Everything has a beginning. I'm not saying The Climate March was my beginning; it wasn't my first step on NYC asphalt, nor was it my first civic action, but as beginnings seem to require some location in time, it is the beginning of this blog. Beginnings can also be late. I always feel late. I think a lot of us feel late as the concentration of carbon dioxide in the earth's atmosphere skyrockets to 400 parts per million (ppm). I've just moved to NYC. On September 21, 2014, the day before solstice, I felt no fear launching myself into NYC's concrete and congested arms along with an estimated 400,000 total strangers. THAT might be a beginning. I felt located. I knew my way around. Honestly, my first few weeks in NYC I wasn't sure. I desperately clung to Coney Island, one of my mind's eternal landscapes, and a long-time, historical-poetic inspiration to get me through the transition that I hoped I would spontaneously one day wake up to. That the New York Aquarium is located in the realm (the site of the original Dreamland) of that mental refuge plays a part at where I am today. Fortunately, I had the chance to march with people that believe that “one of the world’s most famous cities is also home to one of its great seascapes.” Philip Hoare's history lesson in The Whale will convince you of that, if the multitude of birds that consider NYC a vital migratory stop didn't already clue you in that something special is going on here.
I care about the natural world. Some might think I only care about sea otters (oh what you have yet to learn), but the evolution of the natural world and mankind's inapposite dance as part of it is fascinating. I'm a sucker for a well written tragedy. That which looms outstrips any narrative I can conjure. I do like to think about the good, some of the interesting and unexplained, but regrettably I have to think about the bad – like how the human population is contributing to climate change and that it doesn't only affect animals, it affects human health, human rights and the future ability of us to live in peace with each other. As resources grow scarce we see the worst in each other and ourselves. At The People's Climate March there was a huge sense that all of our personal, held-to-heart issues were funneling into one giant black cloud – a cloud of carbon highlighted with eternal, thousand-year, white wisps of plastic bags. A great deal has been written about this already: perspectives and stories from The Climate Train, The Climate Ribbon, coverage from unique events around the world and a multitude of interviews. For a while, I marched behind a woman wearing a DAPNet (draftanimalpower.org) shirt. I had never heard of this organization. There were hundreds of organizations I had never heard of as we swelled to take up over 80 city blocks. So maybe, if anyone saw my Sea Otter Conservation shirt, maybe they'd see one more vital piece of the puzzle as they all are and they all will be.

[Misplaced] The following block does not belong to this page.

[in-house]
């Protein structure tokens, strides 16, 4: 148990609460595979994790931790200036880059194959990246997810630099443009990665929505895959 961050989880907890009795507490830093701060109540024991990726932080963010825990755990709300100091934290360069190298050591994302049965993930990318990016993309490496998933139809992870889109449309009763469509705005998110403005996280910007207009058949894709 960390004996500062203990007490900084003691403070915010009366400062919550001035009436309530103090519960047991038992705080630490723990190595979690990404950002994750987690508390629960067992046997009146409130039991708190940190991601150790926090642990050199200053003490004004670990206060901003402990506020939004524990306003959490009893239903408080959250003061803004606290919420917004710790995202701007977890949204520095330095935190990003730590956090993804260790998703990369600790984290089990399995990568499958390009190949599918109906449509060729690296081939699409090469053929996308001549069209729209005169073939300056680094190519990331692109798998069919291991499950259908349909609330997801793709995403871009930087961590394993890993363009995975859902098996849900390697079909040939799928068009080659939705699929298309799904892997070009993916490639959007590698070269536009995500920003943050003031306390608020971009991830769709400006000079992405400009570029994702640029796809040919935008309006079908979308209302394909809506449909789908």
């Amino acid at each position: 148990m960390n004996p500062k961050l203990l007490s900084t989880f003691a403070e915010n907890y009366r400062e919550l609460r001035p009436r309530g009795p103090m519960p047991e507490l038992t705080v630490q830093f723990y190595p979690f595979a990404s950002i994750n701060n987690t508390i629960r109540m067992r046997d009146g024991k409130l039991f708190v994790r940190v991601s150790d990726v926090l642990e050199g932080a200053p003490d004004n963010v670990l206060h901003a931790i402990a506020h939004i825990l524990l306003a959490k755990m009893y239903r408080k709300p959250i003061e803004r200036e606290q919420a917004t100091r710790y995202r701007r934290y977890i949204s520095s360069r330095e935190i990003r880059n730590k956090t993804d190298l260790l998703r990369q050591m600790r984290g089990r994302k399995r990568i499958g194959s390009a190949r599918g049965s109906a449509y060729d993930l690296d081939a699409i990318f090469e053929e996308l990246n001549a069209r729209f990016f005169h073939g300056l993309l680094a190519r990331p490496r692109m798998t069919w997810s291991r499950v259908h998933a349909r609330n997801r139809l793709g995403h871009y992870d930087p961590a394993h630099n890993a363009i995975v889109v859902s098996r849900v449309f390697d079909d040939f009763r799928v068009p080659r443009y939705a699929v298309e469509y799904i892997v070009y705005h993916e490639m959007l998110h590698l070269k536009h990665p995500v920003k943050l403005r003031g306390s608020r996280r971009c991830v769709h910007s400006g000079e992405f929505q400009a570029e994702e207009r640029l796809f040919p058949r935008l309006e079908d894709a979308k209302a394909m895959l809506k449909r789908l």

Founded by climate writer Bill McKibben, The Climate March was organized by 350.org. Are marches and protests the rain dances of our age, or is this the start of change? Change is where we live and have lived since our stardust left the ocean for the land. Humans effecting an anti-evolutionary change for the worst? That may have begun not too long ago. But I'm looking to share the exciting parts, the thrilling parts, the curious parts. It's a beautiful world, yesterday, today and tomorrow. I belive rain dances can work. Did I mention I'm a photographer? Yeah you're going to have to look at some photos too.